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90-year-old edifice to the future
May 14, 2010

Manitoba Day has passed, but another important anniversary is quickly approaching.  Ninety years ago, on July 15, 1920, the grand opening of Manitoba’s new legislative building was held. The scandal-plagued building took seven years to complete, but it emerged as a visual reminder of the province’s progress.

“It is fitting that the fiftieth birthday of the province should be symbolized by the dedication of this ... splendid edifice,” said Manitoba Lieutenant-Governor Sir James Aitkin, who officially opened the building.

“This splendid edifice is one of the most marked milestones in the history of the province ...,” said Manitoba Liberal Premier Tobias Norris. “It is for the people of Manitoba to make this noble structure a temple dedicated to the welding together of all Manitobans into unity of citizens of Manitoba and Canada, irrespective of classes or occupation in the spirit of sincere co-operation for the common good in the advancement of the welfare of all.”

Since the date was such a milestone, the Free Press ran a special supplement on July 15, 1920, “commemorating the fiftieth anniversary of Manitoba’s establishment as a province.”

The supplement contained 21 “signed” articles with illustrations by B.T. Batsford for those who didn’t know “the romantic origin of the province.” The articles were written by such notable Manitoba journalists as J.W. Dafoe and E. Cora Hind. 

“Today, we extend to Manitoba our heartfelt felicitations upon the Province’s attainment of its fiftieth Birthday — its Golden Jubilee,” began the article called Perseverance and Evolution. “Throughout fifty years, a comparative short period, Perseverance and Evolution have accomplished wonderful things ... Events have led up in rapid succession from the thrilling times of the Red River Settlement (the days of the strong-fisted, of the pony express, the flint-lock, and the ox-cart) to the monumental year, 1920 ...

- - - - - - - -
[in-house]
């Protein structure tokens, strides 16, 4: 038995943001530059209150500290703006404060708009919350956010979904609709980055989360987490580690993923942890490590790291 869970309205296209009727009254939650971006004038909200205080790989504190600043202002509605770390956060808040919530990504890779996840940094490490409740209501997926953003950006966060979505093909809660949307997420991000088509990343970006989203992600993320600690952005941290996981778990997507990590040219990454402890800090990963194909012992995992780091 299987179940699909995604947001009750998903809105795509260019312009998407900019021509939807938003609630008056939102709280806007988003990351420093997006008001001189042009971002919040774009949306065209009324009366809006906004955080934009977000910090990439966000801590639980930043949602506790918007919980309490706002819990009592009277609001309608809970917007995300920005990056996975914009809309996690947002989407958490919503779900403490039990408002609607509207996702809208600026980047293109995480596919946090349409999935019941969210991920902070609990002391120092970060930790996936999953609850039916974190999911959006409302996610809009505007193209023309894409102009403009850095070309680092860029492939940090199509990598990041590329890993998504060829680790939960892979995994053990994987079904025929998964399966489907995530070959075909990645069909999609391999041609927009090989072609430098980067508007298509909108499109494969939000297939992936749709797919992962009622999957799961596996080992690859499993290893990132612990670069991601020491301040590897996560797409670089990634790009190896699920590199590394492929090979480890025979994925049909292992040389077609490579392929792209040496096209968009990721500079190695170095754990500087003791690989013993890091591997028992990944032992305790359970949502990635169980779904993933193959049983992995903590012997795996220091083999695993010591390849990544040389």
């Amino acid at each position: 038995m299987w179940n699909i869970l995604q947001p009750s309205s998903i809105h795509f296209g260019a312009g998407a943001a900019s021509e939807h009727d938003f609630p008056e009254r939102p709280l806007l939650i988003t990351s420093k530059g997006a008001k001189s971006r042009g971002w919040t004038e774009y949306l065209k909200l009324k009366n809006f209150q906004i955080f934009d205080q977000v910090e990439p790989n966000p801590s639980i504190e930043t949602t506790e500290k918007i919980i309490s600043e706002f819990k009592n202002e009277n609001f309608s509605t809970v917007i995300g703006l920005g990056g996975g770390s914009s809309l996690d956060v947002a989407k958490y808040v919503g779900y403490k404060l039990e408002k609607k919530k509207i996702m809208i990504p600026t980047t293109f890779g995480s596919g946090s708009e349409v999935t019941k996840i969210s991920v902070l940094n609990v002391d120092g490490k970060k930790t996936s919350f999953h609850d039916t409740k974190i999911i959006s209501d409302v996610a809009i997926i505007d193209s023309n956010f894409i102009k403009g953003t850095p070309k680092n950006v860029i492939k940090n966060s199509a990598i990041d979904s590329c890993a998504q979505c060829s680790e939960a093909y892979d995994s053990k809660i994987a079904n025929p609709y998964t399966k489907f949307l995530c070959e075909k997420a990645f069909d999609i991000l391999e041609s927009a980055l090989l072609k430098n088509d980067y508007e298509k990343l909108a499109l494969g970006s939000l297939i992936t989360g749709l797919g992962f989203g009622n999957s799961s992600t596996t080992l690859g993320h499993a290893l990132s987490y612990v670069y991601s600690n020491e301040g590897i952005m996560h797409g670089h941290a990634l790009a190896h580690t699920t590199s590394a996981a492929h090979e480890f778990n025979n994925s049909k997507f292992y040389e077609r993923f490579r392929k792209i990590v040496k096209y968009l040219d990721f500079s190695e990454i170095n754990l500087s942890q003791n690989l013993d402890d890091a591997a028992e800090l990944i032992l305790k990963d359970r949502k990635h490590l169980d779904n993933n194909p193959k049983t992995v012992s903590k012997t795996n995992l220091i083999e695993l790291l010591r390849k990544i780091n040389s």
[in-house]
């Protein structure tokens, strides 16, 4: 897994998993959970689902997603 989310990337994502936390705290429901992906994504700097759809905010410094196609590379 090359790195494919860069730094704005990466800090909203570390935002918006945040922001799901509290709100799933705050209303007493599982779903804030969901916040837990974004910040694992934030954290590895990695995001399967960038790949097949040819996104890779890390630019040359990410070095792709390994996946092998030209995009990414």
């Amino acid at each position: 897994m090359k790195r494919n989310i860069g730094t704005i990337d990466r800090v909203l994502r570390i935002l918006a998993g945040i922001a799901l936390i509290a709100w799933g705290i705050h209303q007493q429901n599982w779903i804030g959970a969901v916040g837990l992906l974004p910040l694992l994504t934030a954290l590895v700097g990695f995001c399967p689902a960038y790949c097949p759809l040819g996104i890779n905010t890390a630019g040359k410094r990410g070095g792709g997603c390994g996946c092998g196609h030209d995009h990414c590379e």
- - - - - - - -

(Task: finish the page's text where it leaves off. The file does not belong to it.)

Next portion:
“The prosperity now enjoyed is but an earnst of the remarkable inheritance which is Manitoba’s birthright and toward which she is pressing with a zeal that is the admiration of the Empire of which she forms an important part.”

In order not to confuse readers, it should be noted that July 15 was then regarded as the day to celebrate the founding of Manitoba, rather than today’s May 12. For the record, The Manitoba Act became official on July 15, 1870, creating the fifth province in the Canadian Confederation. On the other hand, the Manitoba Act was given Royal assent on May 12, 1870, when it was signed by Canadian Governor General Sir John Young on behalf of Queen Victoria. The Premier Edward Schreyer NDP government adopted May 12 as Manitoba’s birthday, according to a May 11, 1976 report in the Free Press, “because it enables children, while still in school, to be involved in the celebration.”

Since July 15 is still the official day of Manitoba’s anniversary, the provincial government must each year issue a proclamation declaring May 12 as Manitoba Day.